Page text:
➢    Learn exactly what your soil needs by taking a soil sample and
having it tested.  Most plant health problems start in the soil.  A
healthy soil will mean less pest and disease problems.

LAWN CAREWinter weeds in lawn

➢    If it hasn’t been done already fertilize cool-season lawns such as
fescue.  Roots of cool-season grasses continue to grow whenever the
ground is not frozen.
➢    Cool-season weeds in established cool-season or dormant Zoysia or
Bermudagrass lawns may be treated with broadleaf herbicides


➢    Prune evergreens to use for winter decorations in the house by
cutting out unwanted limbs that would be pruned in February anyway.
(Save major pruning for late winter.) Holly, Magnolia, Cedar, and
Nandina foliage will last a long time.
➢    Many landscape shrubs can be propagated from hardwood cuttings including American holly and junipers Juniper.
➢    Prevent winter damage to plants from dessication (drying),
freezing and thawing, and breakage from ice and snow loads. Keep plants
watered during dry periods. Read 'How to Protect Plants from Cold
Damage' at  https://www.ces.ncsu.edu/depts/hort/hil/hil-604.html
➢    This is an excellent time to mulch shrubs, trees, perennials, and
herbs for winter protection. Apply a layer 3" deep since most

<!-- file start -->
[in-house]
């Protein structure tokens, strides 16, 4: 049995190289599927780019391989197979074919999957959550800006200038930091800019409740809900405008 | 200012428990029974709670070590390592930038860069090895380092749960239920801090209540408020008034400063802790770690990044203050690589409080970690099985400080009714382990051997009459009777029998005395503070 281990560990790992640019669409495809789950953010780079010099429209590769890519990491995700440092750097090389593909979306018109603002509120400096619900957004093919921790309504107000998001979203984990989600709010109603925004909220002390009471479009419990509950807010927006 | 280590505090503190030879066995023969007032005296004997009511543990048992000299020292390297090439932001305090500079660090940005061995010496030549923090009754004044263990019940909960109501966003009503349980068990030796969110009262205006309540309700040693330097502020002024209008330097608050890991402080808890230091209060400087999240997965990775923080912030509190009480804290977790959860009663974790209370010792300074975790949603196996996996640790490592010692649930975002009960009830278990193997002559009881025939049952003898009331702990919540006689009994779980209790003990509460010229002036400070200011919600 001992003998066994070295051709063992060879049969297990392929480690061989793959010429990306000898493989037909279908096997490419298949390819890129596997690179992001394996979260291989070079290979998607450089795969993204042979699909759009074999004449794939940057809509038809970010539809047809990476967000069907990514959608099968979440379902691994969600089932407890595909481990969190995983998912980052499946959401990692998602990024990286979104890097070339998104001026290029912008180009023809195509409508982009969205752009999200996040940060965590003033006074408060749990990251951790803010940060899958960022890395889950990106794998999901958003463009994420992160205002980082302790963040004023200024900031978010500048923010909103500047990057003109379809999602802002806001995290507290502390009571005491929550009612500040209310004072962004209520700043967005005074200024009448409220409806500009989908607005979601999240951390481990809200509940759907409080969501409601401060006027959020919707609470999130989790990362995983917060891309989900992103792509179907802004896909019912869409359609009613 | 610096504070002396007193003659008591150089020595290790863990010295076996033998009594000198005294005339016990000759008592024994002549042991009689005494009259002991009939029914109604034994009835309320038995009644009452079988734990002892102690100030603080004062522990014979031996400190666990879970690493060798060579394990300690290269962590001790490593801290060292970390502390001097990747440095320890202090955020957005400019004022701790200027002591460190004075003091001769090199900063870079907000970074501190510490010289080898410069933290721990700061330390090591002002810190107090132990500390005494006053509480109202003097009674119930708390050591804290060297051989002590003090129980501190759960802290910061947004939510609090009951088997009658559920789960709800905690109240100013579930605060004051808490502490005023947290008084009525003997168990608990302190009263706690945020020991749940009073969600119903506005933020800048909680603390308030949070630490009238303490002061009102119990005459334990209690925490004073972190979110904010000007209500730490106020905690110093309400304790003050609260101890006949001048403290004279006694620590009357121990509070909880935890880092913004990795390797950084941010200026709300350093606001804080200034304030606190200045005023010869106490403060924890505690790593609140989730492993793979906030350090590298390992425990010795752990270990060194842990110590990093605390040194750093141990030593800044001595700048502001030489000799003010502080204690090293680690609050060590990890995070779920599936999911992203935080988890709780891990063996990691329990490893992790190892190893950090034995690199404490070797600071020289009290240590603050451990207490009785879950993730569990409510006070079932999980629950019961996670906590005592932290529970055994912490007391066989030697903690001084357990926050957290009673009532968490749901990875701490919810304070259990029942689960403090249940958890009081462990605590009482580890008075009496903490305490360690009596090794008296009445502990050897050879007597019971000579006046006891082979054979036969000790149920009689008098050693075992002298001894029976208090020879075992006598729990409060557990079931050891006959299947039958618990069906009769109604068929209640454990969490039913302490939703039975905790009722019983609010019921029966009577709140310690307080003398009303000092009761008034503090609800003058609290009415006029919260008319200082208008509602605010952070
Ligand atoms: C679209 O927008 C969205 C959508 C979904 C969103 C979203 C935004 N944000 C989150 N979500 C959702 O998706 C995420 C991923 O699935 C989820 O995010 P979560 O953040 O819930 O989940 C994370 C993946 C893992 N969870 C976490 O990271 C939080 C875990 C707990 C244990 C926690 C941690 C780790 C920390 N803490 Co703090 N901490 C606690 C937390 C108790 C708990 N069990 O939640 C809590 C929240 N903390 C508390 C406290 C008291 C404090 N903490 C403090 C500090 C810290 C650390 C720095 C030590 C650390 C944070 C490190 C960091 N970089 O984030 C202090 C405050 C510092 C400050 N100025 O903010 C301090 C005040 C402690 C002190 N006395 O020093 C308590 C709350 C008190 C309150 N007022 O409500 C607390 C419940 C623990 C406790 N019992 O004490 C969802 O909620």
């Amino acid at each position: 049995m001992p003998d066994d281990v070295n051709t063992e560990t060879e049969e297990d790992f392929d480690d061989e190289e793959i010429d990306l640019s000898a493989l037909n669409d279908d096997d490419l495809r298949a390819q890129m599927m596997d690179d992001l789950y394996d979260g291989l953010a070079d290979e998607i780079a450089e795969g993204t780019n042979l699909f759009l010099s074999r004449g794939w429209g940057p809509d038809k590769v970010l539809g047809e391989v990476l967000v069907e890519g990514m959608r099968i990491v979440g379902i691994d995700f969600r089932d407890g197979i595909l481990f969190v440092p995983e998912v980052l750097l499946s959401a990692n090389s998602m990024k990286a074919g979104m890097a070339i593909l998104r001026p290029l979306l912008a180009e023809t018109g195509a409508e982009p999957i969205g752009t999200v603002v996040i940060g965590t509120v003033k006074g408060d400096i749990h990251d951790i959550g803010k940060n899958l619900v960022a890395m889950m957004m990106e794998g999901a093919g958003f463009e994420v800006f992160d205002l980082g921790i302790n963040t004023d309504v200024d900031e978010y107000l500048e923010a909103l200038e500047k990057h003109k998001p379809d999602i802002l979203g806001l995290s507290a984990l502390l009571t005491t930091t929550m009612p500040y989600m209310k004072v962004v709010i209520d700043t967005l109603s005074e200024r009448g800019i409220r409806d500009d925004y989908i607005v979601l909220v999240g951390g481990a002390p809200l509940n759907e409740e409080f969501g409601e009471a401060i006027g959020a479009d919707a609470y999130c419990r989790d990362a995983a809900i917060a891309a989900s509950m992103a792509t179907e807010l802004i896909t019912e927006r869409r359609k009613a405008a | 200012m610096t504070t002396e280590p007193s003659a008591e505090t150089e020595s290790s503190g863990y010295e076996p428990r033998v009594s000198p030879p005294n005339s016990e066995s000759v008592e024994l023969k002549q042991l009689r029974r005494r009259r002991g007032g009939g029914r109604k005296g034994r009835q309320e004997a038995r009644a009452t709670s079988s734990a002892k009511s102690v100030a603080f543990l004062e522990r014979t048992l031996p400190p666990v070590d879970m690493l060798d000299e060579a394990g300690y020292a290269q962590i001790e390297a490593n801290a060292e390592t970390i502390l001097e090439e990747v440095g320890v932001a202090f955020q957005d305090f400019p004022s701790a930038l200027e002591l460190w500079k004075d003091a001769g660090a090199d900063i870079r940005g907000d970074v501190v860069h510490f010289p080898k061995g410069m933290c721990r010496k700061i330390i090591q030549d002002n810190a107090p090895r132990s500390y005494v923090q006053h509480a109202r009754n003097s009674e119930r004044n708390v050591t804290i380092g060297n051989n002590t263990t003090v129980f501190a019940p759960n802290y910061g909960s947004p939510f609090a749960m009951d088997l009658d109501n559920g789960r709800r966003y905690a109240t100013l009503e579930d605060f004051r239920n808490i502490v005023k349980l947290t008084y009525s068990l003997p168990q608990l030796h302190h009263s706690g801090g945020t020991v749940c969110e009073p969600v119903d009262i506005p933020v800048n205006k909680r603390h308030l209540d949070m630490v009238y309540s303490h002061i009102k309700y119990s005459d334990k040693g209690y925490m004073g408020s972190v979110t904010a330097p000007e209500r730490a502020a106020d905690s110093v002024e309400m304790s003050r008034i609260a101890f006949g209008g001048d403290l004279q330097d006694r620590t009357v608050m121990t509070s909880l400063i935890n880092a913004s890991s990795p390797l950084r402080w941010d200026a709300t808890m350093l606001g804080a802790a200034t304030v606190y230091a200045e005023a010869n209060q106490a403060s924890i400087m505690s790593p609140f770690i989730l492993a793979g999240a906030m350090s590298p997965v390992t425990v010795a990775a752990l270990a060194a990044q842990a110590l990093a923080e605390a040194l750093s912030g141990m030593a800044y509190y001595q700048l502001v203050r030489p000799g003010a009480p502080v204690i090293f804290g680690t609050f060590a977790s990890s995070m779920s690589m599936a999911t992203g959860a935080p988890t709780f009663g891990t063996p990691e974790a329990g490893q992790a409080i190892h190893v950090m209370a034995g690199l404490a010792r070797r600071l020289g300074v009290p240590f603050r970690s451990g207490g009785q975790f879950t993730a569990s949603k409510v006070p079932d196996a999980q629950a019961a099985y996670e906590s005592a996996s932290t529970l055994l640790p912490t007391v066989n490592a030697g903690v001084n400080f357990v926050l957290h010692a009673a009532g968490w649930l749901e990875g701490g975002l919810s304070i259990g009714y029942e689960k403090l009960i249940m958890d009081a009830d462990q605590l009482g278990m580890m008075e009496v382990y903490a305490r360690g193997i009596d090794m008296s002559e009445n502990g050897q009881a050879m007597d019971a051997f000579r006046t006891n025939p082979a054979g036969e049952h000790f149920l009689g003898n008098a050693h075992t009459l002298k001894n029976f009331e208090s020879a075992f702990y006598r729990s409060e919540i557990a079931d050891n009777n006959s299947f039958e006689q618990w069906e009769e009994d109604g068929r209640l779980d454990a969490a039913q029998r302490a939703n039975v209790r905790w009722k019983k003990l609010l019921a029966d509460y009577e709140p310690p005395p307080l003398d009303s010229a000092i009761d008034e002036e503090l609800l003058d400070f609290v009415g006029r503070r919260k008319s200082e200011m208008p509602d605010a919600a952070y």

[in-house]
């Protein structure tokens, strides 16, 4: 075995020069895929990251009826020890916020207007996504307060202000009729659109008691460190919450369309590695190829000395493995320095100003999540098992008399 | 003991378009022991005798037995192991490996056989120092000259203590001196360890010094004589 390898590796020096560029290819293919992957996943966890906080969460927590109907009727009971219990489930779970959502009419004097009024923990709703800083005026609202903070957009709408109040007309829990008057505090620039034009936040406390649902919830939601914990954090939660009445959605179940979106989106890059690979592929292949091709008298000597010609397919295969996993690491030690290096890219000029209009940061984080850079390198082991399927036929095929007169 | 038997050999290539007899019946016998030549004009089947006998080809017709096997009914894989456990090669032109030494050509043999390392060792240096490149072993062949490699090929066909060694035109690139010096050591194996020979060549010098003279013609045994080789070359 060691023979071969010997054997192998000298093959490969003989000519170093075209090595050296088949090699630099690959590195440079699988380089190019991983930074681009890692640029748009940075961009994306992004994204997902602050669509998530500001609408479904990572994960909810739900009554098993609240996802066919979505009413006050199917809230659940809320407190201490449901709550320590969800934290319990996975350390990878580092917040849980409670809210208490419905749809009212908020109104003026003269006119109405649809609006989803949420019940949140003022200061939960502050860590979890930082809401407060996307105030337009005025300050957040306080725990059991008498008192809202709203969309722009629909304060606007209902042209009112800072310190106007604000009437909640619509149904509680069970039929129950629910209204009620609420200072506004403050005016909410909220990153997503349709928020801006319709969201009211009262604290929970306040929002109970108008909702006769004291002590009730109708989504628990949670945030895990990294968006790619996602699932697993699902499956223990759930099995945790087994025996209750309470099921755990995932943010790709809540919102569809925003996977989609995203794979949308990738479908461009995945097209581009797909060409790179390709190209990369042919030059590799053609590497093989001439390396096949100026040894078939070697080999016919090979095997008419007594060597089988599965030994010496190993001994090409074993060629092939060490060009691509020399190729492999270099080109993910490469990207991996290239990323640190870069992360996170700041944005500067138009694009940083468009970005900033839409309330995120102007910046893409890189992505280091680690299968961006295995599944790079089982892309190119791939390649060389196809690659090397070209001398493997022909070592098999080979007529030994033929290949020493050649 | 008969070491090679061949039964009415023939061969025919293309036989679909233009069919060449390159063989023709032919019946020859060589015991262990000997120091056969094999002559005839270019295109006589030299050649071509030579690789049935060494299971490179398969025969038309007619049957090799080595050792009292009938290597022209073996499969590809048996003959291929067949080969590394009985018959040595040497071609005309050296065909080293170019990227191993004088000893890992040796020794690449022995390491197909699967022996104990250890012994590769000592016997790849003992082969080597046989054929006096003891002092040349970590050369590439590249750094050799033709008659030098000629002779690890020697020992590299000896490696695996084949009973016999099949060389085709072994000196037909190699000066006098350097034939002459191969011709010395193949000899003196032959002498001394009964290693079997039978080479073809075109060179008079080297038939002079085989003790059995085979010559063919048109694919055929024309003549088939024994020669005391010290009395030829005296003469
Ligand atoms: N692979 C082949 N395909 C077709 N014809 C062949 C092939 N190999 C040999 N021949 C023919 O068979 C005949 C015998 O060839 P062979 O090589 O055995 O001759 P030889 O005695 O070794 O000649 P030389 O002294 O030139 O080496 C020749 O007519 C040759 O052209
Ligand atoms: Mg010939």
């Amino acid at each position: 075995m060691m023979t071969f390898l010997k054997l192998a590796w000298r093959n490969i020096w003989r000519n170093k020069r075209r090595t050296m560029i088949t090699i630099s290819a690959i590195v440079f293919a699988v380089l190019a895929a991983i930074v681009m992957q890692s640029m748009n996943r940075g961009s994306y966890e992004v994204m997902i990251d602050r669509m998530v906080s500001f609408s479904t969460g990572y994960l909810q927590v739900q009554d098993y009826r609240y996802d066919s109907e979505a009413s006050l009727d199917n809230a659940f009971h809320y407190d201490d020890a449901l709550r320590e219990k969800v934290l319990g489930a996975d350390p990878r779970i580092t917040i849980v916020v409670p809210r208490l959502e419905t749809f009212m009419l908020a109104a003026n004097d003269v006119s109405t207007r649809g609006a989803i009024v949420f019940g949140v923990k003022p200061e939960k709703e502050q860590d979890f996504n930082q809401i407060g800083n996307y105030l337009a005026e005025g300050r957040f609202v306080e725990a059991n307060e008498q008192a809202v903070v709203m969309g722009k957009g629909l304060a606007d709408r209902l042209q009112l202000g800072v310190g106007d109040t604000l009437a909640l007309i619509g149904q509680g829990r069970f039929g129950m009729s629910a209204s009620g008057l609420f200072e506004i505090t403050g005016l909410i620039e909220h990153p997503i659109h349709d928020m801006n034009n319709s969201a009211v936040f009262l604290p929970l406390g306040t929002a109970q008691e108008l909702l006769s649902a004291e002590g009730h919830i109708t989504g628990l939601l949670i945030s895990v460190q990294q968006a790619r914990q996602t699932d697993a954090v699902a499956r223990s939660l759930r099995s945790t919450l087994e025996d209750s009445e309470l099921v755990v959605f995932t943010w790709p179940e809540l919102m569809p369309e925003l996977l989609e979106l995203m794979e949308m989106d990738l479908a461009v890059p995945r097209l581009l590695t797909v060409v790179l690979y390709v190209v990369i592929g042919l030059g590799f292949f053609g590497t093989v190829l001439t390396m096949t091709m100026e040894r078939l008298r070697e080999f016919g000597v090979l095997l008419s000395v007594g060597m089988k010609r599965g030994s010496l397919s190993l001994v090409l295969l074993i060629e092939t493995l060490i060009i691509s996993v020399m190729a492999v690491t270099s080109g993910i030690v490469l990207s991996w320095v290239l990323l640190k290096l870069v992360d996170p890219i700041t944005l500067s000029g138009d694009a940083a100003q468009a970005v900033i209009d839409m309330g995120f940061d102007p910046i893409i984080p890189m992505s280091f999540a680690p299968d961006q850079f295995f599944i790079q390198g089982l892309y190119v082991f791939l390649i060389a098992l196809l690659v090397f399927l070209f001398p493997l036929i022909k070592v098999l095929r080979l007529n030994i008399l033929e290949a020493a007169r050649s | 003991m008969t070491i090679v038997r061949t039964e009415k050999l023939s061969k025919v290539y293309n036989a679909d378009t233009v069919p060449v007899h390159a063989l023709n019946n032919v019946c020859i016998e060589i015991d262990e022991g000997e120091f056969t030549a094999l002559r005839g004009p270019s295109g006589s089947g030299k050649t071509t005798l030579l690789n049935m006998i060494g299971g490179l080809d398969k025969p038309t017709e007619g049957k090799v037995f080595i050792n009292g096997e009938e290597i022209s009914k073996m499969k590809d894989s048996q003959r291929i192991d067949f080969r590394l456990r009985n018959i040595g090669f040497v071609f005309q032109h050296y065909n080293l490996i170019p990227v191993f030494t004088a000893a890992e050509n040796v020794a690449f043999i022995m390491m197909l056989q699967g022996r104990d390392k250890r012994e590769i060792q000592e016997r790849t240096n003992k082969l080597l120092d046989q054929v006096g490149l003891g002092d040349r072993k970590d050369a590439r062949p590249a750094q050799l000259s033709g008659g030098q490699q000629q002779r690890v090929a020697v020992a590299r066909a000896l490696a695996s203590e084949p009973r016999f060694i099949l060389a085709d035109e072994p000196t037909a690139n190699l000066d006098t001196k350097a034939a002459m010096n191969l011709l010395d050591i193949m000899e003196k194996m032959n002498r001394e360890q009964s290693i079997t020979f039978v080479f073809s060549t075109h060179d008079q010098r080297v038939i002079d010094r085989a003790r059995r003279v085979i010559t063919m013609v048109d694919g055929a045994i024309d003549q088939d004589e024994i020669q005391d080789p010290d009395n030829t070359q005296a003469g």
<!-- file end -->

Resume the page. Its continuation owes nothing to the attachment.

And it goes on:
perennials are dormant and it's easy to get a wheelbarrow into the
garden.  Mulch comparisons
and general info: https://www.ces.ncsu.edu/depts/hort/hil/hil-608.html
Mimosa tree in flower
➢    Weed out "weed" trees and shrubs. Prolifically-seeding plants like
oak, elm, mimosa Mimosa Tree, hackberry, plum, and ligustrum (privet)
produce numerous offspring which compete with other landscape plants
for light, water and nutrients. Weedy woody seedlings are easier to
remove while still young.
➢    Need help selecting and caring for your holiday tree?  Check out Holiday Tree Selection and Care
➢    Put your cut Holiday tree to use!  Cut the branches and lay them
over perennials to protect them from the cold. Shred small branches to
make mulch.


➢    Do NOT prune fruit trees now.  Fruit trees are best pruned late winter just before they start to grow in spring.
➢    Asparagus crowns can be planted now through March.


➢    Giving gifts? Consider giving a good gardening book or accessory! Gardening is a gift all year round.
➢   Build raised beds now for plant next spring. 
Find out why and how at: 


➢    Clean bird feeders monthly with hot sudsy water and diluted bleach
to prevent the spread of wild bird diseases. Keep seed hulls from
accumulating underneath the feeder to discourage rodents.



➢    Check holiday and gift plants for insects before locating them near other plants.

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Need Help



Got Questions? We've got answers!

If you have a gardening issue you would like to see addressed in this
newsletter please let me know I will do what I can to get you the
information you need.  Contact me by e-mail at shawn_banks@ncsu.edu or by phone at (919) 989-5380.

The Johnston County Master Gardener Volunteers are available Monday,
Wednesday, or Friday from 1 to 4 pm to answer questions as well.  They
can also be contacted by phone at (919) 989-5380 or by e-mail at jcmastergardener@yahoo.com